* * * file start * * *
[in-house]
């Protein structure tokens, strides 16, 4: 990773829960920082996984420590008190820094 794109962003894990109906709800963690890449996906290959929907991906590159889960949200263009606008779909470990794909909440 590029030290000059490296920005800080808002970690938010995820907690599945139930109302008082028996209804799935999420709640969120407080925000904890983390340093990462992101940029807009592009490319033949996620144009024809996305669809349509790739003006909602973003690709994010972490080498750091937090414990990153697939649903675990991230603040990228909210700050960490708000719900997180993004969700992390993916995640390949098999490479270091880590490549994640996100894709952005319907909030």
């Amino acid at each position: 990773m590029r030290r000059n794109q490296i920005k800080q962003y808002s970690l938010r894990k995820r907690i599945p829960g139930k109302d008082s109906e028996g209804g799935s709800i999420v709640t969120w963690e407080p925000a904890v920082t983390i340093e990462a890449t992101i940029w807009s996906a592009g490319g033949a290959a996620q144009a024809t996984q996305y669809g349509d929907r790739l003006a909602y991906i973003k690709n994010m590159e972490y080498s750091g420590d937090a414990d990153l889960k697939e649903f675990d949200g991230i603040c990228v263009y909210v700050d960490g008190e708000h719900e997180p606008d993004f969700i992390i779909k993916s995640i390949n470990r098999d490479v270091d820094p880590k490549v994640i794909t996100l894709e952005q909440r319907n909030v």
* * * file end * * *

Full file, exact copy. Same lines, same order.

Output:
[in-house]
């Protein structure tokens, strides 16, 4: 990773829960920082996984420590008190820094 794109962003894990109906709800963690890449996906290959929907991906590159889960949200263009606008779909470990794909909440 590029030290000059490296920005800080808002970690938010995820907690599945139930109302008082028996209804799935999420709640969120407080925000904890983390340093990462992101940029807009592009490319033949996620144009024809996305669809349509790739003006909602973003690709994010972490080498750091937090414990990153697939649903675990991230603040990228909210700050960490708000719900997180993004969700992390993916995640390949098999490479270091880590490549994640996100894709952005319907909030």
């Amino acid at each position: 990773m590029r030290r000059n794109q490296i920005k800080q962003y808002s970690l938010r894990k995820r907690i599945p829960g139930k109302d008082s109906e028996g209804g799935s709800i999420v709640t969120w963690e407080p925000a904890v920082t983390i340093e990462a890449t992101i940029w807009s996906a592009g490319g033949a290959a996620q144009a024809t996984q996305y669809g349509d929907r790739l003006a909602y991906i973003k690709n994010m590159e972490y080498s750091g420590d937090a414990d990153l889960k697939e649903f675990d949200g991230i603040c990228v263009y909210v700050d960490g008190e708000h719900e997180p606008d993004f969700i992390i779909k993916s995640i390949n470990r098999d490479v270091d820094p880590k490549v994640i794909t996100l894709e952005q909440r319907n909030v």